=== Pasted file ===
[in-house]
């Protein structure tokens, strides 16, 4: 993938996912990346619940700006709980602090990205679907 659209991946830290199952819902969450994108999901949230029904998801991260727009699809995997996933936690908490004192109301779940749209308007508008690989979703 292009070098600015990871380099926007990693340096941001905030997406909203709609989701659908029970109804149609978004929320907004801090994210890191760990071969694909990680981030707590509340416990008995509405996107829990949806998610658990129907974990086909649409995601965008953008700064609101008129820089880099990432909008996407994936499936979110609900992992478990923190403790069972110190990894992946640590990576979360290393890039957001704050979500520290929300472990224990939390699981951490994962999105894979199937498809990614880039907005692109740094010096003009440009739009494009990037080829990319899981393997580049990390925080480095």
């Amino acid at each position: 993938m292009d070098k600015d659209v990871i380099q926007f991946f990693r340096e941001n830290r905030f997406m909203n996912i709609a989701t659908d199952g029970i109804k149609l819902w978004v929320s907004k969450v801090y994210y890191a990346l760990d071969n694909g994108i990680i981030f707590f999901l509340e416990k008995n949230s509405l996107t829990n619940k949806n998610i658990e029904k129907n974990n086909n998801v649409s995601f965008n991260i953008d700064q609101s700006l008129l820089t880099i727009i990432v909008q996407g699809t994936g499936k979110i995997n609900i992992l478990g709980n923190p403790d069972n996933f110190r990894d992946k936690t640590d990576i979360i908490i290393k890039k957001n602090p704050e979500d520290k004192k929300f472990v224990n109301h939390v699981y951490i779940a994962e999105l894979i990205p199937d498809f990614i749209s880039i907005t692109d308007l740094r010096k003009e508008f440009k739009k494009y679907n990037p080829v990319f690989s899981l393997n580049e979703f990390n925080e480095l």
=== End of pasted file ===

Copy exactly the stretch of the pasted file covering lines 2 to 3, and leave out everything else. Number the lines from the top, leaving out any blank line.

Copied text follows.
């Protein structure tokens, strides 16, 4: 993938996912990346619940700006709980602090990205679907 659209991946830290199952819902969450994108999901949230029904998801991260727009699809995997996933936690908490004192109301779940749209308007508008690989979703 292009070098600015990871380099926007990693340096941001905030997406909203709609989701659908029970109804149609978004929320907004801090994210890191760990071969694909990680981030707590509340416990008995509405996107829990949806998610658990129907974990086909649409995601965008953008700064609101008129820089880099990432909008996407994936499936979110609900992992478990923190403790069972110190990894992946640590990576979360290393890039957001704050979500520290929300472990224990939390699981951490994962999105894979199937498809990614880039907005692109740094010096003009440009739009494009990037080829990319899981393997580049990390925080480095």
């Amino acid at each position: 993938m292009d070098k600015d659209v990871i380099q926007f991946f990693r340096e941001n830290r905030f997406m909203n996912i709609a989701t659908d199952g029970i109804k149609l819902w978004v929320s907004k969450v801090y994210y890191a990346l760990d071969n694909g994108i990680i981030f707590f999901l509340e416990k008995n949230s509405l996107t829990n619940k949806n998610i658990e029904k129907n974990n086909n998801v649409s995601f965008n991260i953008d700064q609101s700006l008129l820089t880099i727009i990432v909008q996407g699809t994936g499936k979110i995997n609900i992992l478990g709980n923190p403790d069972n996933f110190r990894d992946k936690t640590d990576i979360i908490i290393k890039k957001n602090p704050e979500d520290k004192k929300f472990v224990n109301h939390v699981y951490i779940a994962e999105l894979i990205p199937d498809f990614i749209s880039i907005t692109d308007l740094r010096k003009e508008f440009k739009k494009y679907n990037p080829v990319f690989s899981l393997n580049e979703f990390n925080e480095l």